How Can I Reduce My MBA Loans?

MBA loans are a top source of funding for business school students, but how do you get the best deal and trim down your payments? MBA loan expert, Nikhil Agarwal, explains

In this Applicant Question, Nikhil Agarwal, co-founder of MBA loan negotiation community, Juno, tells you everything you need to know about securing the best deal on your funding.

For many people, investing in an MBA means taking on student loan debt. While student loans are considered ‘good debt,’ and allow students to pursue an advanced degree that will increase earning potential and job opportunities, there is no reason to pay exorbitant fees and interest rates. 


Negotiating the cost of your MBA loans

With the right strategies, you can reduce the cost of your student loans and continue to build the life you want without the mental and financial burden of debt.

With undergraduate degrees, federal loans tend to be the most affordable option. For this reason, many MBA students immediately start looking into securing a Federal Grad PLUS loan. 

However, these loans differ significantly from their undergraduate cousins. A Grad PLUS loan comes with a fixed interest rate, but interest begins to accrue as soon as the loan is disbursed and you will be charged an origination fee. 

While you can borrow the full cost of attendance, keep in mind that you only want to borrow as much as necessary and not get in over your head with loans.  

What many MBA students don’t realize is that they may be able to get lower rates and no origination fees from private lenders. That is why it is important to shop private lenders and try to secure a competitive rate. 

The process of researching and negotiating loans can be intimidating and time-consuming. Programs like Juno can help simplify this process and offer additional leverage by using group buying power to negotiate with lenders. 

Sometimes it can feel like the lenders have all the power, but Juno is working with MBA students and borrowers to take back some of that power. Lenders will compete for your business, so don’t underestimate what you can achieve through negotiating.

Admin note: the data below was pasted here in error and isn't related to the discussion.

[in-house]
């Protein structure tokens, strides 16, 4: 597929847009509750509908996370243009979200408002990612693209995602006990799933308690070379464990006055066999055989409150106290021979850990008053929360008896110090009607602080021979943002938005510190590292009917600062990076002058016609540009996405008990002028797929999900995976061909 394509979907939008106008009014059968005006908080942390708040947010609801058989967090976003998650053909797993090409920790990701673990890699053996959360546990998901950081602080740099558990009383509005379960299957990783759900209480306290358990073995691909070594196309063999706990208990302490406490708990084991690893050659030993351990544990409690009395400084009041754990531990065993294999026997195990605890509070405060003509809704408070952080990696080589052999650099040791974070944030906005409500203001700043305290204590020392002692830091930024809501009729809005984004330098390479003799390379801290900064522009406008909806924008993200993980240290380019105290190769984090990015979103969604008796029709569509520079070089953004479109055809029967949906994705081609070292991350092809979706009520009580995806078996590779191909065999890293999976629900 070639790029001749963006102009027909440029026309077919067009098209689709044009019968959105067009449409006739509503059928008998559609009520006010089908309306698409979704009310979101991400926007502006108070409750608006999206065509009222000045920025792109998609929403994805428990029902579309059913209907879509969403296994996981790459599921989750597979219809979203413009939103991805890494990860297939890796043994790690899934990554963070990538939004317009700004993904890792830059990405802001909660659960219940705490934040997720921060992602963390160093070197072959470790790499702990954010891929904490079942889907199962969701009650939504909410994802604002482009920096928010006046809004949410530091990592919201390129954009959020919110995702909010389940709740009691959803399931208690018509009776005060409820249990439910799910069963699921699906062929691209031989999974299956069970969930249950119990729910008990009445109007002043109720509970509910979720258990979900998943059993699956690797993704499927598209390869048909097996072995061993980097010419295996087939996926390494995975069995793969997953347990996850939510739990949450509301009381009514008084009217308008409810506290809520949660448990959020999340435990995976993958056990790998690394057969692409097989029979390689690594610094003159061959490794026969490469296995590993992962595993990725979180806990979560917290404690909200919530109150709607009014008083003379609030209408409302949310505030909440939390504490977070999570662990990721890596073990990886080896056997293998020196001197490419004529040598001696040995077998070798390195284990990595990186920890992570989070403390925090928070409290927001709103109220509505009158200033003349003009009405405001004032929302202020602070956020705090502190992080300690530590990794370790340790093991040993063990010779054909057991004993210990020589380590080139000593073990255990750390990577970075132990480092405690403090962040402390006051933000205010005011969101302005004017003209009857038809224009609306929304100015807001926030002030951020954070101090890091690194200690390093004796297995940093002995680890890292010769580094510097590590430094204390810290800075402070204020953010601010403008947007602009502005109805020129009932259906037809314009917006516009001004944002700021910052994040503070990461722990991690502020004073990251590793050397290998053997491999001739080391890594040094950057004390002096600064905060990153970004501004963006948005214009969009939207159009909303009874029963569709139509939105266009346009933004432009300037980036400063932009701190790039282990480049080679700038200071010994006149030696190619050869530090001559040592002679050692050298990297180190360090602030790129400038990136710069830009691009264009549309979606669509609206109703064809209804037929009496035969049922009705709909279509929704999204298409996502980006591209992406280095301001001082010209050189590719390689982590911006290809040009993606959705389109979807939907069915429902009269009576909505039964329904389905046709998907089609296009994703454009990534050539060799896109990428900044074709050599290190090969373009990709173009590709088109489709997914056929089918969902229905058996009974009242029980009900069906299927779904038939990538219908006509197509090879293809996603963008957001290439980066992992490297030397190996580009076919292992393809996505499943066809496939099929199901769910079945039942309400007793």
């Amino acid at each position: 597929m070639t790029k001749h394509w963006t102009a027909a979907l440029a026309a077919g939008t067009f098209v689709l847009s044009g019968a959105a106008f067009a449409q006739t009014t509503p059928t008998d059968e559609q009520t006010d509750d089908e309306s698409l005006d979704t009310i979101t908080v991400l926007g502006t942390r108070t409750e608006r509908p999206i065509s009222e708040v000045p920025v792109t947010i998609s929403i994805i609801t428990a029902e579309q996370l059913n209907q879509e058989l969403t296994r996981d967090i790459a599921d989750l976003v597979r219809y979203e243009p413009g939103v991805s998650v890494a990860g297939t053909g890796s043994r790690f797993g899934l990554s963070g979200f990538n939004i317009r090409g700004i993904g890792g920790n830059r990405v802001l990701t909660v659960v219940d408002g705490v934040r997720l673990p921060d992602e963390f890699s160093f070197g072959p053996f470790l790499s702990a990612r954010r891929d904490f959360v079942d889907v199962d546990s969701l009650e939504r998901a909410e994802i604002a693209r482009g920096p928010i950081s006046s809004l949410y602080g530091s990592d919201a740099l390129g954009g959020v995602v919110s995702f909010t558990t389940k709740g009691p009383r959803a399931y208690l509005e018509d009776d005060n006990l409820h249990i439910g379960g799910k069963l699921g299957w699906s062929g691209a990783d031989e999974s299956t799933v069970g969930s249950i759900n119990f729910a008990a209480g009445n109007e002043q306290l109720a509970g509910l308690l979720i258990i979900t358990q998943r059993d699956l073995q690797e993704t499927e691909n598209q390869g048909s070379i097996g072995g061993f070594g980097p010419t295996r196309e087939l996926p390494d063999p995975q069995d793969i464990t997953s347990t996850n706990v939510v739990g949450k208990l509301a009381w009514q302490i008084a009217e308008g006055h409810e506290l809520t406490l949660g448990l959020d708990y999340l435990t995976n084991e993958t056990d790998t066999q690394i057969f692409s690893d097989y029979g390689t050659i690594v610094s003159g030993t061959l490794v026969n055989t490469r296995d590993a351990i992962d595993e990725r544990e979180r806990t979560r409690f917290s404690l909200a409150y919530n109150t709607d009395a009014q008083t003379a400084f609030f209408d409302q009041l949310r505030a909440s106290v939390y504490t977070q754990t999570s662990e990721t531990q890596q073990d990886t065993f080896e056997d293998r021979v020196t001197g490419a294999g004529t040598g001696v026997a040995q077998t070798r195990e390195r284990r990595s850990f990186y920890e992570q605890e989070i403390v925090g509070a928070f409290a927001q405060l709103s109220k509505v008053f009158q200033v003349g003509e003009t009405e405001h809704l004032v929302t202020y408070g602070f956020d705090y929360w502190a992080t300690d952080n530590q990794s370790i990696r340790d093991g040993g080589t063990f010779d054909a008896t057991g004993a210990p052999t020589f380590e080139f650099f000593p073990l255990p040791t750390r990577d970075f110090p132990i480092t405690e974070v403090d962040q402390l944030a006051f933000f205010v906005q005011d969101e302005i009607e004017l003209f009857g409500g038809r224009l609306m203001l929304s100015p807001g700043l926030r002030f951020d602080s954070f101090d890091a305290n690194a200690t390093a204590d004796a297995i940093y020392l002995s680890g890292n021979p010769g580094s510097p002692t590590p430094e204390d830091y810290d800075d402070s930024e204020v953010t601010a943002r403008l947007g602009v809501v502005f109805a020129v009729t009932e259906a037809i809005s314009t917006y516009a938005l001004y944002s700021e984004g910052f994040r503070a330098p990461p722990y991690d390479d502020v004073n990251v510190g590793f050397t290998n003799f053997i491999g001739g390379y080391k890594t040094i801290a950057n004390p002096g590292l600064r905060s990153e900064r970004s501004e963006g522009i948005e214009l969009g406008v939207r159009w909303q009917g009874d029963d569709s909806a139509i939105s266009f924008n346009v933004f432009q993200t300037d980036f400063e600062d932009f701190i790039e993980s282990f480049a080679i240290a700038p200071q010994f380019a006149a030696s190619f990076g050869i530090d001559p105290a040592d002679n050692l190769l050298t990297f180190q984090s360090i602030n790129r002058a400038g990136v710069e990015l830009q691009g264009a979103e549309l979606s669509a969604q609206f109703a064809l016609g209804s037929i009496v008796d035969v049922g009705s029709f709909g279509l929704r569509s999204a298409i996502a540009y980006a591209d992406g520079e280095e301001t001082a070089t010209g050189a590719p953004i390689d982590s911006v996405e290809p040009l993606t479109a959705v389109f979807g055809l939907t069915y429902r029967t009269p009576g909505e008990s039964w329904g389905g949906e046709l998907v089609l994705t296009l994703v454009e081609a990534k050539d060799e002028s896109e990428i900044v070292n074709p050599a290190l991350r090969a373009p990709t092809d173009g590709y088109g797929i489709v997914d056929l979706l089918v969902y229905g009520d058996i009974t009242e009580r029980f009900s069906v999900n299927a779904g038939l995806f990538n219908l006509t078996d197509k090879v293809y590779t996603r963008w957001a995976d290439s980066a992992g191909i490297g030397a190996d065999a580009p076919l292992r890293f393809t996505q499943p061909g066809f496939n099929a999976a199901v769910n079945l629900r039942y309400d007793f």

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Nikhil Agarwal and his co-founder, Chris Abkarians


Reducing MBA loans post-graduation

Once you have completed your MBA, secured a job, and received a few pay stubs, it is time to consider refinancing your loans. 

For lenders, an employed MBA graduate is considered a much lower risk than an unemployed MBA student, which can translate into lower interest rates. While you can go directly to the lender’s website to start negotiating refinancing options, Juno can help secure even better rates than are advertised. With a little leverage on your side, you won’t have to settle for the typical rate.   

It is also important to think holistically about your finances and financial goals instead of focusing solely on paying down your MBA loans. 

For example, you may want to establish a rainy day savings account, invest in your retirement, or purchase a home. You shouldn’t have to put all these financial goals on hold until you are completely free of student debt. 

Pursuing these goals may mean that you have to hold on to your loans for a little longer, but the trade-off may be a happier, more fulfilling life. 

Earning an MBA is a sound investment in your future. While it can feel stressful to take on student loans, there are ways to reduce overall costs and so that you take on less debt and are able to pursue other financial goals. Don’t be afraid to negotiate interest rates and take advantage of tools like Juno. 


Next read:

Management Consultant Salaries: What Can I Earn After An MBA?

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